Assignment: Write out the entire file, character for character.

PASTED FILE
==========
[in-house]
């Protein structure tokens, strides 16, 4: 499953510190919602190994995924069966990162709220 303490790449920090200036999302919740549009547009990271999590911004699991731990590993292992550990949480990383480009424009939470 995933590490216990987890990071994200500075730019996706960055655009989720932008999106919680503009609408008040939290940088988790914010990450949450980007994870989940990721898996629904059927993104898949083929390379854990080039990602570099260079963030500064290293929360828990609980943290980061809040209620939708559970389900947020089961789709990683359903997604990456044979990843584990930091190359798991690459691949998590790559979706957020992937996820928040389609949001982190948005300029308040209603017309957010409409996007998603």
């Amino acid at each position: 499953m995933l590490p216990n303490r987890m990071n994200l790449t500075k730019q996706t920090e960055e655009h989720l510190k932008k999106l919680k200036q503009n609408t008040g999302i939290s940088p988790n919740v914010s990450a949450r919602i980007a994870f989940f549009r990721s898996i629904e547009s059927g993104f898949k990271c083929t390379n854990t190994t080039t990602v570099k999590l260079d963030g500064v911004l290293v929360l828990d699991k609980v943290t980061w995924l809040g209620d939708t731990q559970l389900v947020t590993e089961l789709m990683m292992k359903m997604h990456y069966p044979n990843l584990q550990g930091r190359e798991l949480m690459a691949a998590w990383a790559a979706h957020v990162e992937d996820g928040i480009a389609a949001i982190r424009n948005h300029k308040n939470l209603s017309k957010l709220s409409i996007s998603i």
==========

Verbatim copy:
[in-house]
């Protein structure tokens, strides 16, 4: 499953510190919602190994995924069966990162709220 303490790449920090200036999302919740549009547009990271999590911004699991731990590993292992550990949480990383480009424009939470 995933590490216990987890990071994200500075730019996706960055655009989720932008999106919680503009609408008040939290940088988790914010990450949450980007994870989940990721898996629904059927993104898949083929390379854990080039990602570099260079963030500064290293929360828990609980943290980061809040209620939708559970389900947020089961789709990683359903997604990456044979990843584990930091190359798991690459691949998590790559979706957020992937996820928040389609949001982190948005300029308040209603017309957010409409996007998603």
């Amino acid at each position: 499953m995933l590490p216990n303490r987890m990071n994200l790449t500075k730019q996706t920090e960055e655009h989720l510190k932008k999106l919680k200036q503009n609408t008040g999302i939290s940088p988790n919740v914010s990450a949450r919602i980007a994870f989940f549009r990721s898996i629904e547009s059927g993104f898949k990271c083929t390379n854990t190994t080039t990602v570099k999590l260079d963030g500064v911004l290293v929360l828990d699991k609980v943290t980061w995924l809040g209620d939708t731990q559970l389900v947020t590993e089961l789709m990683m292992k359903m997604h990456y069966p044979n990843l584990q550990g930091r190359e798991l949480m690459a691949a998590w990383a790559a979706h957020v990162e992937d996820g928040i480009a389609a949001i982190r424009n948005h300029k308040n939470l209603s017309k957010l709220s409409i996007s998603i």